Golf Course Management

FEB 2017

Golf Course Management magazine is dedicated to advancing the golf course superintendent profession and helping GCSAA members achieve career success.

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Page 27 of 127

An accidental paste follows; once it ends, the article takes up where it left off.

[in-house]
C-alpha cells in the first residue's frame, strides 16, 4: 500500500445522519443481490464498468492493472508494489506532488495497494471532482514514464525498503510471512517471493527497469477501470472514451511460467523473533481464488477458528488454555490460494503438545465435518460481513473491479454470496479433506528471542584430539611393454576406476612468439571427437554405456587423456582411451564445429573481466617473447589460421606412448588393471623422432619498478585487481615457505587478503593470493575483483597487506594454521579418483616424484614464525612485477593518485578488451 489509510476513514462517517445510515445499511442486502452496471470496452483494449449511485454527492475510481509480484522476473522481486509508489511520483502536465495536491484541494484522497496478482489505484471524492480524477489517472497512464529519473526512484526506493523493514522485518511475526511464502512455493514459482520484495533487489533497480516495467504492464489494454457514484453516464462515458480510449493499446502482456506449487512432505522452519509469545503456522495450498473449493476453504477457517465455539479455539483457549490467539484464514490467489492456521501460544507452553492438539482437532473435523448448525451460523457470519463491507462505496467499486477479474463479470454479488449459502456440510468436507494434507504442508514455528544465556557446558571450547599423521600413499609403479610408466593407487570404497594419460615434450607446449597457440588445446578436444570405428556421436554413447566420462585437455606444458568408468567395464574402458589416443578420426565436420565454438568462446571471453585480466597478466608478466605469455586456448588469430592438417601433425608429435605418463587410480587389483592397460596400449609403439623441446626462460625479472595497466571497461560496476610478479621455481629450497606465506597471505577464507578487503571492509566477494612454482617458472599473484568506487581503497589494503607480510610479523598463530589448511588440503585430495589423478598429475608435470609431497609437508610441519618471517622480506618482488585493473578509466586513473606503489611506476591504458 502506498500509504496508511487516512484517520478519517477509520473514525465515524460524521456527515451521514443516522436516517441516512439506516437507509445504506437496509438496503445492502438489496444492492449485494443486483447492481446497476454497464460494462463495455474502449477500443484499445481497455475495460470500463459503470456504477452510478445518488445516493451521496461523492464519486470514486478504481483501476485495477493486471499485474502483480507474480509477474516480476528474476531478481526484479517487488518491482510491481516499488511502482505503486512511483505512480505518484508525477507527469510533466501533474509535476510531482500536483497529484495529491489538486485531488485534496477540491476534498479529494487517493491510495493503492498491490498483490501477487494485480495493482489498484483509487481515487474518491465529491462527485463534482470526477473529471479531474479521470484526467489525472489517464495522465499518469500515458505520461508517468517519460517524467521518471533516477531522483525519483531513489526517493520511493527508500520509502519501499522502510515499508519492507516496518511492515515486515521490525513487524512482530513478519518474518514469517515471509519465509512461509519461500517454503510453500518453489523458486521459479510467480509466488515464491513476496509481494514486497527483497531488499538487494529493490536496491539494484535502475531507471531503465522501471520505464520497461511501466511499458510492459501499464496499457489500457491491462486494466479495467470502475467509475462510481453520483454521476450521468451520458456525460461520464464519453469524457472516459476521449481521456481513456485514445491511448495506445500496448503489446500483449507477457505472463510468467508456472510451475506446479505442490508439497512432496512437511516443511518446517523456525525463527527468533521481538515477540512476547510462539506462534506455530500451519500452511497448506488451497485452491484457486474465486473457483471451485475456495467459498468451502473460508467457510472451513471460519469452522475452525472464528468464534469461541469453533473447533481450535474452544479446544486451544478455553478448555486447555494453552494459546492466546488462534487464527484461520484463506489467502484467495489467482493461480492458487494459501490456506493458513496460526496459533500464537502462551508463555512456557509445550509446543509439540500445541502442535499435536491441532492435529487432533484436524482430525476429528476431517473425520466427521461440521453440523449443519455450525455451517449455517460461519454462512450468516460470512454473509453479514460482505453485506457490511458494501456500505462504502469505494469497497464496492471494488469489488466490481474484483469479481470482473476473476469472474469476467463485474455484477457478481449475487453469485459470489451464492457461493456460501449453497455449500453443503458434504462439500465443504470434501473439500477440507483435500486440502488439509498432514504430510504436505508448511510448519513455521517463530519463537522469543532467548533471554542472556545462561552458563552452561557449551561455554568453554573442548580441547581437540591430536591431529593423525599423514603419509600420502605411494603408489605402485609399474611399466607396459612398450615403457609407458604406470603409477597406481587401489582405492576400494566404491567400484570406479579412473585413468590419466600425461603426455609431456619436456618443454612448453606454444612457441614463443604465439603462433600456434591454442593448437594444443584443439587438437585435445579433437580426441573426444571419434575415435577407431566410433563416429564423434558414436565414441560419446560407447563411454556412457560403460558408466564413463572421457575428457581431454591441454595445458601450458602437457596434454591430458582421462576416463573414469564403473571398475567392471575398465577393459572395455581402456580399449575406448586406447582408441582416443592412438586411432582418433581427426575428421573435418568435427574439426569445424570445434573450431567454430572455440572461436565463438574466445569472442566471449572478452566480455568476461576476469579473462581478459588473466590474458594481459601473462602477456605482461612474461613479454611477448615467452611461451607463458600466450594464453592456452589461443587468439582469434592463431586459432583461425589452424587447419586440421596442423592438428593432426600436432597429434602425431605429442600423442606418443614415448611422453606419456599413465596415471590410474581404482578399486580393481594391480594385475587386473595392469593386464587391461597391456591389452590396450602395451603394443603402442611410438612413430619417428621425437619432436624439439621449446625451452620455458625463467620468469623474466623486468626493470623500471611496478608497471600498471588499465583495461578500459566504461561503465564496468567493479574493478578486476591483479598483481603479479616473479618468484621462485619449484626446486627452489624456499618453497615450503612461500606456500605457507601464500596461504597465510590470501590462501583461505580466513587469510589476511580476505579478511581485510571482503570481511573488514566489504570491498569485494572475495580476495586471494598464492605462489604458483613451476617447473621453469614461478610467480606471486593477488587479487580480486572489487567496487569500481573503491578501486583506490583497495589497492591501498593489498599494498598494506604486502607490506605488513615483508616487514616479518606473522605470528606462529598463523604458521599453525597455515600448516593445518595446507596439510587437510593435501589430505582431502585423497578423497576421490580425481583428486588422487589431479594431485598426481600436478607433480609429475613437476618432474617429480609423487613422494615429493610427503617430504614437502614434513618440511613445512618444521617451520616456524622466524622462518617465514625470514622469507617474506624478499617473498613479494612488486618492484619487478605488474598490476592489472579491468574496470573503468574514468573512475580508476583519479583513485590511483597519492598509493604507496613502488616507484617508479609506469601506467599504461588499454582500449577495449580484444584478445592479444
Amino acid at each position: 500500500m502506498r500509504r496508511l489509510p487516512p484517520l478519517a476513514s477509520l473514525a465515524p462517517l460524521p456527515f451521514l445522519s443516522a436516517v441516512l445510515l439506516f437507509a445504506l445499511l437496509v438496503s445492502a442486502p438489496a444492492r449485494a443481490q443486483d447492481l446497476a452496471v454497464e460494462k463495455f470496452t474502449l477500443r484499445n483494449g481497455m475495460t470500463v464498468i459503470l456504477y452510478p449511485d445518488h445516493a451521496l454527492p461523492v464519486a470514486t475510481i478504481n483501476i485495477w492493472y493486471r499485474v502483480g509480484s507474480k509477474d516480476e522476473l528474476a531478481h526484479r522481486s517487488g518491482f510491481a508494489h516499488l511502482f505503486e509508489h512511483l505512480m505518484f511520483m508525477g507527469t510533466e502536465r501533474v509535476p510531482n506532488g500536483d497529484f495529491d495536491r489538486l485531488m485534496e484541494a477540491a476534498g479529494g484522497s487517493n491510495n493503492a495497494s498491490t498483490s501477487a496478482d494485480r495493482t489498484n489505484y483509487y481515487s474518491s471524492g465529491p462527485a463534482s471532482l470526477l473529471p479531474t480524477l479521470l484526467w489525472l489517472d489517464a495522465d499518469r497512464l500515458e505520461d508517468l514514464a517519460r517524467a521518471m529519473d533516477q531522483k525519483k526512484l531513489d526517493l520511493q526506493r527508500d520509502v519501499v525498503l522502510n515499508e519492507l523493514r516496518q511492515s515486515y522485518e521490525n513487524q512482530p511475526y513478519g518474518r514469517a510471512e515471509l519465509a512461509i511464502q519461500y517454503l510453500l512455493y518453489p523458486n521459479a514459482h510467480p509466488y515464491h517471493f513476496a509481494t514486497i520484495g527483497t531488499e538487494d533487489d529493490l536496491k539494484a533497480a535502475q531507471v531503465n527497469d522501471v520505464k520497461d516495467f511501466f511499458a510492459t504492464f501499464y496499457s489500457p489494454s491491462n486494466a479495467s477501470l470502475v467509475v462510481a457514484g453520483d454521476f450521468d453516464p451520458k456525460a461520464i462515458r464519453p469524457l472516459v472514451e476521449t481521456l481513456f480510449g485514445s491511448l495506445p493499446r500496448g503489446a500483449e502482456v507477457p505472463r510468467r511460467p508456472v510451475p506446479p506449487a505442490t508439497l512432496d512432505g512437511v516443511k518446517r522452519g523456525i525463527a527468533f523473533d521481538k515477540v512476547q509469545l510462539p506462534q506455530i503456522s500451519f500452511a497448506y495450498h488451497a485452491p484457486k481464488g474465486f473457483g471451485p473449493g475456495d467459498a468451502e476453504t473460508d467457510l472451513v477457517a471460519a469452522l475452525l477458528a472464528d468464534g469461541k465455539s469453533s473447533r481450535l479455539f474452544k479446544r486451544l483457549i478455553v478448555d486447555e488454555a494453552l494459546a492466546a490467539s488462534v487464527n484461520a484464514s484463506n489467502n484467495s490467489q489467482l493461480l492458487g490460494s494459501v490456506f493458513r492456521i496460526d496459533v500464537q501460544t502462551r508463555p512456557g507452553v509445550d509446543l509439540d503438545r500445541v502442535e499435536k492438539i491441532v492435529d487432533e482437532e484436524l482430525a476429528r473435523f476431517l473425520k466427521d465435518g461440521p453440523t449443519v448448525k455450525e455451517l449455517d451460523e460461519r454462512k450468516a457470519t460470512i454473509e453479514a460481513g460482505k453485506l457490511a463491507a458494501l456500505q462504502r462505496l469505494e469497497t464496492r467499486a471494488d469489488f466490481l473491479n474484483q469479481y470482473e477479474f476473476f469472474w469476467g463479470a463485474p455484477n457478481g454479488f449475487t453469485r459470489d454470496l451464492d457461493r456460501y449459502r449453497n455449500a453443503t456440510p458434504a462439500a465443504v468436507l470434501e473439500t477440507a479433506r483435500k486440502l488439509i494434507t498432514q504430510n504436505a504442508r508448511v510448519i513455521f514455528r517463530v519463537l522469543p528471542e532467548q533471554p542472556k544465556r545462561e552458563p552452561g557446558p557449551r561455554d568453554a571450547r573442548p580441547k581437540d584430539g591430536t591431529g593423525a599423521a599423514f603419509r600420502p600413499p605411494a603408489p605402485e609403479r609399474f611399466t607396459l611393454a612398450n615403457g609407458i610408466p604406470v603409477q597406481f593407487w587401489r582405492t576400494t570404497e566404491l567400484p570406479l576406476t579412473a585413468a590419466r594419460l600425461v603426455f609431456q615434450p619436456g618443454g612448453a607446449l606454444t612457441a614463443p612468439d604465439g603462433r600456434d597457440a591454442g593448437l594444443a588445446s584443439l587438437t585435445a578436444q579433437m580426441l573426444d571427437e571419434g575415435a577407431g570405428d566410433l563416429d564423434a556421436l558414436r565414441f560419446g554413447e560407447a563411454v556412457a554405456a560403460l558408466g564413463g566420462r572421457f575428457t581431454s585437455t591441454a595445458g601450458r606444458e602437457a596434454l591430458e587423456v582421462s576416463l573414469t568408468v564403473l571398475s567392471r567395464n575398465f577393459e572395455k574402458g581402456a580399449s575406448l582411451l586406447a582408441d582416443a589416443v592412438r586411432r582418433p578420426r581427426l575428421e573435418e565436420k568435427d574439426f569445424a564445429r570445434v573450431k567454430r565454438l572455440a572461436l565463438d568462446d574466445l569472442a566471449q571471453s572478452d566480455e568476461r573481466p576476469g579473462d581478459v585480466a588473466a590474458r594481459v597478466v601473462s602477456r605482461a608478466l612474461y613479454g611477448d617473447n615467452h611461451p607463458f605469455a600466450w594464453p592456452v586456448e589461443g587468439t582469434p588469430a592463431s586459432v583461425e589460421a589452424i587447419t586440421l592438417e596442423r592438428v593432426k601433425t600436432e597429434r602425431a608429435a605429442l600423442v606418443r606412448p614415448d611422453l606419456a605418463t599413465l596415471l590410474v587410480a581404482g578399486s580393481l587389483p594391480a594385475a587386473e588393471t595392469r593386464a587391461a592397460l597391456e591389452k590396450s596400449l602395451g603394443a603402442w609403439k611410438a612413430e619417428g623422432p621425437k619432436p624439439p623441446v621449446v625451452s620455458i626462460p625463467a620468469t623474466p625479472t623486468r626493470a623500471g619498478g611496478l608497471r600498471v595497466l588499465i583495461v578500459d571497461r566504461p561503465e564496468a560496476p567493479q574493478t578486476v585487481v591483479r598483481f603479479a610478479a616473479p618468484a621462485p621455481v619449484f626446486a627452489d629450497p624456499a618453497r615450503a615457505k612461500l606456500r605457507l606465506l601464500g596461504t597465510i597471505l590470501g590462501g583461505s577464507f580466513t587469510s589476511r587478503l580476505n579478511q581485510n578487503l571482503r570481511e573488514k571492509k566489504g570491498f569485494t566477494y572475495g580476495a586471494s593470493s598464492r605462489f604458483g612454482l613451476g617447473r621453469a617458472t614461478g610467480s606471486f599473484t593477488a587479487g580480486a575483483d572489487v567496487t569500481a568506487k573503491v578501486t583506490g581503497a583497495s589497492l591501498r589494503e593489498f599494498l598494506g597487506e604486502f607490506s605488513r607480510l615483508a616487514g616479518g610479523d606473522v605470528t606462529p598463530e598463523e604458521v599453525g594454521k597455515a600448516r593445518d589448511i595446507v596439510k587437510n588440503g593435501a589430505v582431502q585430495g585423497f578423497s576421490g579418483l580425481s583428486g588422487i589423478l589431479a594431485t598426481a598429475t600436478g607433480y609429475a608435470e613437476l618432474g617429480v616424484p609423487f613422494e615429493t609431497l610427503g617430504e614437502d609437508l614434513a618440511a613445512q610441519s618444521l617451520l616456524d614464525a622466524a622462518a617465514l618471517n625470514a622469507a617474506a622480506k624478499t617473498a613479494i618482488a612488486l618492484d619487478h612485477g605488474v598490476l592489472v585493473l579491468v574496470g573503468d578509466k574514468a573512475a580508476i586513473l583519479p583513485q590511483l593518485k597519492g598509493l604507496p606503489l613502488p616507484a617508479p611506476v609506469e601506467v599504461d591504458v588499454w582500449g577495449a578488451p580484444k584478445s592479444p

24 GOLF COURSE MANAGEMENT 02.17 versity in her native China. "It is wonderful that I will get the chance to meet superintendents at the Golf Industry Show and learn more about what is important to them." Gu had planned to study landscaping before she made her first trip to the U.S. in 2011 for a six-month internship at the University of Oklahoma, but says she found herself more and more interested in turfgrass management. She will earn her advanced degree from Florida in July 2018, and is hoping to work in research and development for a golf industry company. "We are proud to partner with GCSAA to recognize Eric and Mengyi for their outstanding accomplishments," says Dana Lonn, managing director of Toro's Center for Advanced Turf Technology. "We look forward to their con - tributions as the next generation of science leaders in the turfgrass community." Watson was a leading authority on turfgrasses and was vice president for customer relations and chief agron - omist for Toro. The winner of the USGA Green Section Award in 1976 and the 1977 Agronomic Service Award from the American Society of Agronomy, Watson was named a Fellow of the American Society of Agronomy and the Crop Science Society of America in 1979. He also won the 1991 Harry Gill Memorial Award from the Sports Turf Managers Association, GCSAA's Old Tom Morris Award in 1995, and the Donald Rossi Award from the Golf Course Builders Association of America. Van Poucke: Excellence in Government Affairs Award recipient GCSAA Class A superintendent Rory Van Poucke of Apache Sun Golf Club in San Tan Valley, Ariz., has earned the 2017 Excellence in Government Affairs Award from GCSAA for his work advocating for the golf course man - agement profession. GCSAA annually recognizes a chapter, coalition or su - perintendent for outstanding advocacy or compliance ef- forts in government affairs. Van Poucke, a 25-year associ- ation member, was one of the first to join the association's Grassroots Ambassador program when it was launched in 2014, and says it was a way for him to demonstrate his passion for his profession. He will be recognized Feb. 7 at the Opening Night Celebration of the Golf Industry Show in Orlando. In his state, Van Poucke has organized annual water summits and invited Arizona federal and state legislators and regulators to help them better understand water use in the golf industry. He has even run for a seat on the Central Arizona Project board, which controls water distribution to central and southern Arizona. In addition, he is in his sec - ond year as president of the Cactus & Pine GCSA, which covers all of Arizona and represents an industry that deliv - ers $3.9 billion in economic impact to the state. "To be involved in all that GCSAA is doing is satisfy - ing for me," says Van Poucke, who also serves as general manager of the facility and was the course owner, along with his father, until 2005. "From my perspective, what GCSAA is doing is important for superintendents and the entire golf industry. Only by being involved can you make a difference." A native of the Chicago area, where his family owned a 36-hole golf facility, Van Poucke, 56, says he has grown to enjoy advocating for the golf industry. "It was nerve-wracking at first, but it takes time to build trust and earn the respect of legislators and regula - tors," Van Poucke says. "I have attended the last three Na- tional Golf Days in Washington each spring, and it's one of the most fulfilling things I do. Getting involved has opened my eyes to all that we do, and all that we still need to do." GCSAA CEO Rhett Evans says, "Rory Van Poucke has given us a great example of what we can do as environ - mental stewards when we all work together." Preserved in Pennsylvania The several hundred people who signed an on- line petition to save Shepherd Hills Golf Course in Lower Macungie Township in Wescosville, Pa., got their wish, The Morning Call reports. Up for grabs in Colorado Three design firms are vying to land the deal to redesign Denver's City Park Golf Course, according to The Denver Post. The primary need is the incorporation of a drainage area into a fresher layout. An oldie but goodie in Florida At more than 90 years old, Delray Beach Golf Club was selected as the Florida Historic Golf Trail's featured course of the month in January, the Palm Beach Post reports. The original nine- hole course operated until it was closed during World War II, and reopened in 1945. Nine holes were added in 1950. Play increases at course in South Carolina The $40,000 invested in improvements at Lancaster (S.C.) Golf Club has spurred a rise in rounds played, according to The Lancaster News. NEWS in the GCSAA Class A superintendent Rory Van Poucke (right, with Arizona Congressman Paul Gosar) has received GCSAA's Excellence in Government Affairs Award. Photo courtesy of Rory Van Poucke

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